Cut away. Please, just cut away.
As Romain Bardet battled his bicycle through the closing metres in Marseille, by refusing to switch to a shot of the race leader instead, the Tour’s television directors seemed to reveal a sadistic side.
Or maybe that’s what makes for good TV?
For with second place long lost, it appeared the only drama remaining was whether Bardet would end up being overtaken on the run-in to Stade Vélodrome. Froome, the one man behind him and last to go, had rolled off the ramp a full two minutes after him.
In the end, by sheer force of will, Bardet made it to the line with three seconds to spare. Froome’s own entrance to the stadium, literally in the background, felt like a footnote.
For much of the 22 kilometre course, as he rattled along like a twelve year-old tumble dryer, it seemed the Frenchman would suffer the ultimate humiliation.
Romain Bardet: building the Romain Empire
Indeed, as Froome began the climb towards the Notre-Dame-de-la-Garde basilica, Bardet had still to reach the top. Even more agonisingly suspenseful were the final kilometres, which must have felt like the longest, straightest stretch of road he’d ridden in three weeks.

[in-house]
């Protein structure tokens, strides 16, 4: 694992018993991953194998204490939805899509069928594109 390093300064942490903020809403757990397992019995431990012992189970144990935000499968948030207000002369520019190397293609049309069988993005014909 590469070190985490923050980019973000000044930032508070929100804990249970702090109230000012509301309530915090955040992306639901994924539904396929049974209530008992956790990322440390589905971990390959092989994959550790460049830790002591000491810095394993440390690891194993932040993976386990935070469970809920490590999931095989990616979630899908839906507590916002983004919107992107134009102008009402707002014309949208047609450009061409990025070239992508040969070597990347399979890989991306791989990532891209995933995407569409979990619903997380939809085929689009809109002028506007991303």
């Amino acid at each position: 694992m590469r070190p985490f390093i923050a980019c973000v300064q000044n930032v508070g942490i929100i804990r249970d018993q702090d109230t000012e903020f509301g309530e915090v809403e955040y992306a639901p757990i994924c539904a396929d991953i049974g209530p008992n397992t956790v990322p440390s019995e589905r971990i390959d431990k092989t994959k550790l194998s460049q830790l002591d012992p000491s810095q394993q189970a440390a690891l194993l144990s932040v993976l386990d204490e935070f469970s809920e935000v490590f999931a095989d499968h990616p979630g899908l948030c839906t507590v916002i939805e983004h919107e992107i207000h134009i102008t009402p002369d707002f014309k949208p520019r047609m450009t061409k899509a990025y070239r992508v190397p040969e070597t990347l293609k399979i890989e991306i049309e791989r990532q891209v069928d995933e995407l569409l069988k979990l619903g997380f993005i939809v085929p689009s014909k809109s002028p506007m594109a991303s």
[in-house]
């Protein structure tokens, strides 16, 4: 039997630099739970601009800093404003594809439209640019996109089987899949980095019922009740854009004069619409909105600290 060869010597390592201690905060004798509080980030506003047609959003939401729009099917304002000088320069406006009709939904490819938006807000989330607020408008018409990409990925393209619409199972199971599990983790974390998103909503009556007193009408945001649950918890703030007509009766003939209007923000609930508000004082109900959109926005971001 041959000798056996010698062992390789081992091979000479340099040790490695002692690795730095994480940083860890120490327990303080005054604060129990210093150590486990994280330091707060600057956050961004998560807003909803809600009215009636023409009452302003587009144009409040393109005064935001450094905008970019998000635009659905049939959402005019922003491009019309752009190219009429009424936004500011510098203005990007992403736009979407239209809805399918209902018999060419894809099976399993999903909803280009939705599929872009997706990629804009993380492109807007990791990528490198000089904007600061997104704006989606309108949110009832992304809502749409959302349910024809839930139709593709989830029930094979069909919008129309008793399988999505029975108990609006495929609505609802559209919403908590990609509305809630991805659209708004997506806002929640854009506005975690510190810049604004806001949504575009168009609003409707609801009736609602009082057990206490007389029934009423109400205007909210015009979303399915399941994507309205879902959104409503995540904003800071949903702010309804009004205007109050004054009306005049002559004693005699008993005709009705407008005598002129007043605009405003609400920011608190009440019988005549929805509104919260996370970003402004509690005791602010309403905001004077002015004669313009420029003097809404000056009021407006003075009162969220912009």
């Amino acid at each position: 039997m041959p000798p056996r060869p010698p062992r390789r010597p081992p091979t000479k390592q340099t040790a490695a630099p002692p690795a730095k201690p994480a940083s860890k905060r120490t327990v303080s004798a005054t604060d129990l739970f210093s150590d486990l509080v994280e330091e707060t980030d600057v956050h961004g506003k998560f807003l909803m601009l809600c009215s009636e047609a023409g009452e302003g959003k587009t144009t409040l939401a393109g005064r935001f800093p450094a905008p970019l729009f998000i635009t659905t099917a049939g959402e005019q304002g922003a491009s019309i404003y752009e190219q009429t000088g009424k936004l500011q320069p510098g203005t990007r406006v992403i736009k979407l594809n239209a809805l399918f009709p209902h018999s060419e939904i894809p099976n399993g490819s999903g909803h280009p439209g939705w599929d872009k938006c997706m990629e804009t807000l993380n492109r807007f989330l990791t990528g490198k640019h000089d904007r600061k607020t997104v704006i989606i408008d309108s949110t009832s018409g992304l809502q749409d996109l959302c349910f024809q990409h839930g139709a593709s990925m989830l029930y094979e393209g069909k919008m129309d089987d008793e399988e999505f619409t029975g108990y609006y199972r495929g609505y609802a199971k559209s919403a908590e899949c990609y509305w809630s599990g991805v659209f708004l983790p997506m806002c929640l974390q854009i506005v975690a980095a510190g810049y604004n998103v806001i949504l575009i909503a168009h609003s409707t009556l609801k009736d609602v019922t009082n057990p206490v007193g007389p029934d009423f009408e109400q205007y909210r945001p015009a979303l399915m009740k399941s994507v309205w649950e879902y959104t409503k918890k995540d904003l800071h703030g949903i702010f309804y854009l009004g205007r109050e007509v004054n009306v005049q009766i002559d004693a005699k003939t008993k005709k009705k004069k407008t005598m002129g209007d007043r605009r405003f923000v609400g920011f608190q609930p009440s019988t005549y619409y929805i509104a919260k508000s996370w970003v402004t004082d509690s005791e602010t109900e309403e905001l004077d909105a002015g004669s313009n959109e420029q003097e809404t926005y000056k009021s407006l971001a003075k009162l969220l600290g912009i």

Froome followed Bardet so soon under the kite that it seemed the game was surely up.
He hung on.
As it turned out Bardet was just a single second away from slipping off the podium entirely. Whether it was from that possibility, or the thought of the rapidly approaching Froome, that he summoned one last scrap of strength, summon it he did.
If they expect to ever again win the grande boucle, French riders must realise that they cannot continue to so wilfully neglect the craft of time trialling. In spite of that weakness, for giving it absolutely everything, and because France TV didn’t cut away, Romain Bardet is our Top Banana.
Tour de France 2017: Rouleur Top Bananas
Stage 1 – Taylor Phinney
Stage 2 – Tony Gallopin
Stage 3 – Juraj Sagan
Stage 4 – Guillaume Van Keirsbulck
Stage 5 – Stefan Küng
Stage 6 – Frederik Backaert
Stage 7 – Reinardt Rense van Rensburg
Stage 8 – Lilian Calmejane
Stage 9 – Dan Martin
Stage 10 – Julien Vermote
Stage 11 – Maciej Bodnar
Stage 12 – Steve Cummings
Stage 13 – Alberto Contador
Stage 14 – Warren Barguil
Stage 15 – Michal Kwiatkowski
Stage 16 – Simon Geschke
Stage 17 – Jarlinson Pantano
Stage 18 – Darwin Atapuma
Stage 19 – Thomas De Gendt
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